With mere tenths of a point separating the top three finalists, this year's competition for Governance Matters’ Brooke W. Mahoney Award for Outstanding Board Leadership was the tightest ever. But in the end, the nonprofit GallopNYC, which uses therapeutic horsemanship to serve individuals with disabilities, edged out Dorot, Leake & Watts, Storefront Academy and Union Settlement for the win.
"Surprised" is the word GallopNYC Board Chairwoman Suzanne Marquard used to describe winning the award. She was interviewed for New York Nonprofit Media’s “At the Board Table” segment after being named a finalist for the award. You can watch the interview here.
GallopNYC was founded in 2005 and is led by Executive Director Alicia Kershaw.
“In all honesty, this is the strongest class we’ve ever had,” Governance Matters’ Director David LaGreca said. “The winner tonight was a smaller organization that had managed to do some incredibly long-range planning things very quickly. Very impressive,” LaGreca said.
The Brooke Mahoney award was established in 2010 to recognize a board for its commitment to, and work on behalf of, its organization. As part of the application process, nonprofits in the metro area answer questions such as, “What percentage of your organization’s budget comes from your board?” and, “Define good governance for your organization at this point in its life stage.” A jury selects five finalists who are interviewed in person. The award includes a heart-shaped trophy and a $5,000 gift for the organization, underwritten by The Rauch Foundation.
Barbara Krasne, who served as a jurist for six of the seven years the award has been presented, knew Brooke Mahoney, who served as executive director of Volunteer Consulting Group for 38 years. She explained Mahoney’s thoughts about the role of a board:
“She had a very strong opinion about boards and the importance of boards working together as a unit and having a diversification of opinion around that table, and how it was absolutely critical to have a strong board in order to have a strong organization.”
Rather than measuring a board’s success simply by its longevity or the size of its organization’s budget, Mahoney would define a strong board as, “one that knew what its roles and responsibilities were, one that was engaged and clearly understood the implications of their decisions, that had a strong working relationship with management and were willing to address the hard questions,” Krasne said.
This year was the first time the award was presented by a recently reconfigured Governance Matters organization. The organization was founded by the New York chapter of the Harvard Business School Club in the 1960s as the Volunteer Consulting Group. In 2008, David LaGreca, who was serving on the Board of Governance Matters, took over as the organization’s second executive director. He helped facilitate the merger of VCG and Governance Matters. Last year, Governance Matters became a subsidiary of the New York Council of Nonprofits and plans to expand its services throughout the state, said Governance Matters Board Chairman David Birdsell.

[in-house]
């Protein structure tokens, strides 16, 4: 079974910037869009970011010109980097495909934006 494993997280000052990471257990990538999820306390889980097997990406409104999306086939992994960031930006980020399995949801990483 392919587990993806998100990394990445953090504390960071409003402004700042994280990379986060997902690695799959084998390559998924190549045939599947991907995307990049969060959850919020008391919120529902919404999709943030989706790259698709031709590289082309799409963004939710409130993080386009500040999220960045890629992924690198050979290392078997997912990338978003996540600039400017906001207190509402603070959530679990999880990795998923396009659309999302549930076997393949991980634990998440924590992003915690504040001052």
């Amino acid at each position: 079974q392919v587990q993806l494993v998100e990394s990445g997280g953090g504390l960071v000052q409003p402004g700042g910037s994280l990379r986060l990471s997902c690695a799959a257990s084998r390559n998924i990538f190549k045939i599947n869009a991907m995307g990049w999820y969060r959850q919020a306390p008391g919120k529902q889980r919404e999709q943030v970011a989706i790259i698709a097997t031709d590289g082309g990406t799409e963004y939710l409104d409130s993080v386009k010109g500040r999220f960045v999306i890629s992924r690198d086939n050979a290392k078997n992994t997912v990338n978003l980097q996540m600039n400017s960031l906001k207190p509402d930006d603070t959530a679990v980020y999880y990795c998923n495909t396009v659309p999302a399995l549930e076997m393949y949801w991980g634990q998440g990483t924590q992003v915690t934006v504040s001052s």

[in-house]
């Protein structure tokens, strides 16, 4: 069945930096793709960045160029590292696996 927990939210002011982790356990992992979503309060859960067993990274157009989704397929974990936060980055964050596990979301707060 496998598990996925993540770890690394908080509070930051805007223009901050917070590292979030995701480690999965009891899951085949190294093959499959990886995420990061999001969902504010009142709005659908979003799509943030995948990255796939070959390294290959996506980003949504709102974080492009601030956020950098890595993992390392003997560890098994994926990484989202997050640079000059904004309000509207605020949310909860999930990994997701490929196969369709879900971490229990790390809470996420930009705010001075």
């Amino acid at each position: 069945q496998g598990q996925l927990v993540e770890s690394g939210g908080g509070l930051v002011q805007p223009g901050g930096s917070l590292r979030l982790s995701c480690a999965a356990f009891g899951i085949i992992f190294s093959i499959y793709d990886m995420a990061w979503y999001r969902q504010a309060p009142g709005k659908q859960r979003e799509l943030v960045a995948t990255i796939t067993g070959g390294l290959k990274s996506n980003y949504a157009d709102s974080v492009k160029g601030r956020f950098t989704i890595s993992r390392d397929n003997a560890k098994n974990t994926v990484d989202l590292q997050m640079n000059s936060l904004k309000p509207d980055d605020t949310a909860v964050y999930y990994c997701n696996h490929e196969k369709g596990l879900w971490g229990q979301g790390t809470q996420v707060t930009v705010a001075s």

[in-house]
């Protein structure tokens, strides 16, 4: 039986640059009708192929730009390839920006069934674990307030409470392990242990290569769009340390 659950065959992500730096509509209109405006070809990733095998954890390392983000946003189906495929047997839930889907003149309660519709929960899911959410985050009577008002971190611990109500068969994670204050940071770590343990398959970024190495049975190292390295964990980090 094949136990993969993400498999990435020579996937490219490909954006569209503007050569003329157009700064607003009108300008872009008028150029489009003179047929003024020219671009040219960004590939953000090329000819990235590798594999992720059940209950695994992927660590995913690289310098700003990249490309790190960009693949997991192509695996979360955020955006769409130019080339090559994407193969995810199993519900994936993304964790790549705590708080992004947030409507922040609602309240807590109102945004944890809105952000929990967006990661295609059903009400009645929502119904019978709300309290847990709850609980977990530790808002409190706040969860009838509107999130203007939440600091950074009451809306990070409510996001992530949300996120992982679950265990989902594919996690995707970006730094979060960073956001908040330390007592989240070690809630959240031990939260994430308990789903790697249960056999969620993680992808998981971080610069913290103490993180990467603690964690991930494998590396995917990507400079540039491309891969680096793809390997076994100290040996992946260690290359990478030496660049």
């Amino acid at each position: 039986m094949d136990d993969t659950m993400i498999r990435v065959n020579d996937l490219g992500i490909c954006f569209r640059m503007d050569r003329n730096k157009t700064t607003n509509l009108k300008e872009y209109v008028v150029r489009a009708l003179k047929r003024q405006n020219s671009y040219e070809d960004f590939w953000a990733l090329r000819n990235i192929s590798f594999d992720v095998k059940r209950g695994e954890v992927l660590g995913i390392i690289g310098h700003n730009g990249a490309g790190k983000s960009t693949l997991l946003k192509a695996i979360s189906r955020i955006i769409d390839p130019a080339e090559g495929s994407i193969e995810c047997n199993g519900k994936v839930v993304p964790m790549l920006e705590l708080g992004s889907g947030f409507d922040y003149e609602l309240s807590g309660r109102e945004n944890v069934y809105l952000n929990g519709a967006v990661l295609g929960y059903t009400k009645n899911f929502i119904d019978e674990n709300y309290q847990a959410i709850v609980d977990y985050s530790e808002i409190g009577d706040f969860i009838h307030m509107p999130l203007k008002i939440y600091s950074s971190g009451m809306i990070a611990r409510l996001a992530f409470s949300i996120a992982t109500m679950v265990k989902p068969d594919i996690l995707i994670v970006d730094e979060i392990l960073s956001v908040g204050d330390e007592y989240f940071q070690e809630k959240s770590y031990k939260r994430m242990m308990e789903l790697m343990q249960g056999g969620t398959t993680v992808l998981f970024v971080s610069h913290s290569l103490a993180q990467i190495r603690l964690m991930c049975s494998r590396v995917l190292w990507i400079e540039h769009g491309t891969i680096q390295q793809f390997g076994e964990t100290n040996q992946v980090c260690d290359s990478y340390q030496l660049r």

Along with presenting the Mahoney award, Governance Matters' board celebrated LaGreca’s commitment to the organization and his service over the previous eight years as its acting and executive director.
The finalists were acknowledged for their board’s accomplishments, which included leading their organizations from near-closure to significant fiscal growth and through productive strategic planning processes. Other accomplishments included handling leadership changes, helping their organization create a new revenue stream after the loss of a major funder and providing critical reviews of programs.
When asked why he thought this class was so competitive, LaGreca said, "I don’t know whether it’s – they’re being faced with either changing and scrambling to succeed or dying. … I’d like to think it’s because they’re getting smart about (governance), combined with – if you’re running a social service agency that’s depending on public money you have to be very careful in managing the risk of that.”
GallopNYC’s winning board was acknowledged for its commitment to volunteer management, leading the organization to significant growth, both financial and programmatic, and the establishment of an ad-hoc site committee that led to an agreement for a new service location. The board also developed a rising professionals group and established a “Colic fund” that they are building to hold four to six months of operating funds in reserve.
Why “Colic?” “It’s not exactly like the baby thing, but horses can have this condition called colic which is really kind of like an upset stomach.” Marquard explained. “It’s not understood what causes it necessarily, it could be a lot of different things, so it kind of comes as an unpleasant surprise.”
“This really is like Miss America,” Marquard said about waiting for her organization’s name to be called. “We will be motivated, I think that’s how we’ll celebrate. We’ll be motivated to go on and do what’s next.”